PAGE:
Redemption has finally arrived for Daniel Ricciardo as the Red Bull driver overcame a mid-race power loss to win the Monaco Grand Prix, two years after being cruelly denied victory in Formula One’s crown jewel event.

View this post on Instagram

Redemption. Served neat.

A post shared by Daniel Ricciardo (@danielricciardo) on

Winning from pole position on Sunday for the first time in his career, the Australian drove for nearly two-thirds of the race with a car down on power due to problems that emerged on lap 28.

Ferrari’s Sebastian Vettel, last year’s race winner, finished second to cut Lewis Hamilton’s overall lead to 14 points after six of 21 rounds.

Hamilton, the reigning world champion, was third for Mercedes.

“You have done an amazing job today,” team boss Christian Horner said after Ricciardo took the chequered flag 7.3 seconds clear of Vettel.


“That is right up there with what Schumacher did … and this is payback for 2016. 

The 28-year-old was denied a certain victory in the principality two years ago when his team botched a regulation pit stop.

There was no denying him this time.

“Two years in the making and I finally feel redemption has arrived,” Ricciardo said.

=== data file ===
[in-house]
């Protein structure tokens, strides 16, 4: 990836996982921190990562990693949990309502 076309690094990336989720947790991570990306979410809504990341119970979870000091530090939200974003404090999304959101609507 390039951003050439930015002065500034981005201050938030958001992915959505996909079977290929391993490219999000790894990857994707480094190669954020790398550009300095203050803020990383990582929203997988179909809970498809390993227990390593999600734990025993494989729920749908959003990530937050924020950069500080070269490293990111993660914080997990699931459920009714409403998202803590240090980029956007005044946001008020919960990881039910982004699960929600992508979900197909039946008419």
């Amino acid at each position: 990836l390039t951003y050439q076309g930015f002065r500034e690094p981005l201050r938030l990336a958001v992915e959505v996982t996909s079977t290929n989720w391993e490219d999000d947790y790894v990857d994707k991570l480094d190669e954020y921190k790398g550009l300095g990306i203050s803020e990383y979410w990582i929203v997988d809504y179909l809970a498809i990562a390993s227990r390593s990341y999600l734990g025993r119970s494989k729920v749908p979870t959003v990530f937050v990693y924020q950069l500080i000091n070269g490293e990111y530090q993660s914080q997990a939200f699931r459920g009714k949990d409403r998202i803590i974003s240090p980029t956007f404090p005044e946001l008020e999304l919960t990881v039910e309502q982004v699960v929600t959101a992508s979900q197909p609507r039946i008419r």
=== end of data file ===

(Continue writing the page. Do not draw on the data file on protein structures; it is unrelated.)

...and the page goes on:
“I lost power halfway and I thought the race was over. Thanks to the team we got it back. I’m stoked.”

Ricciardo appeared emotional, even tearful, as he sat in his car moments after crossing the finish line after 78 laps on the 3.34km street circuit.

After topping all three practice sessions and all three qualifying, Ricciardo made a clean start on Sunday and, controlling the pace and the race, looked as much of a certainty for victory as ever exists on Monaco’s treacherous streets.

Then it all seemed to unravel when he reported a loss of power over the team radio.

“OK mate, we can see what’s going on,” his race engineer replied after a pause.

“You just need to keep it smooth, keep focused.”


“Will it get better?” the Australian asked.

“Negative,” came the reply.

From then on, Ricciardo – down on power and with Vettel in his rear-view mirrors – was a model of consistency on a track where overtaking is a challenge for even the greatest of talents.

For lap after lap, he kept the gap until Vettel’s tyres showed signs of wear.

Kimi Raikkonen was fourth for Ferrari ahead of Mercedes’ Valtteri Bottas and Force India’s Esteban Ocon.

Ricciardo’s teammate, Max Verstappen, recovered from the back of the grid to finish ninth, having missed qualifying due to a crash in final practice.


A largely processional race saw the safety car stay in the pits, with only a virtual safety car needed in the closing laps.

That was triggered by Sauber’s Monegasque driver Charles Leclerc, the first local F1 driver in 24 years to compete on his home streets, having piled into the back of New Zealander Brendon Hartley’s Toro Rosso at the tunnel exit.

It was Ricciardo’s second win of the season after the Chinese GP last month and seventh of his career, pushing him up to third in the title race.


Missed Clairsy & Lisa? Catch up by clicking play below!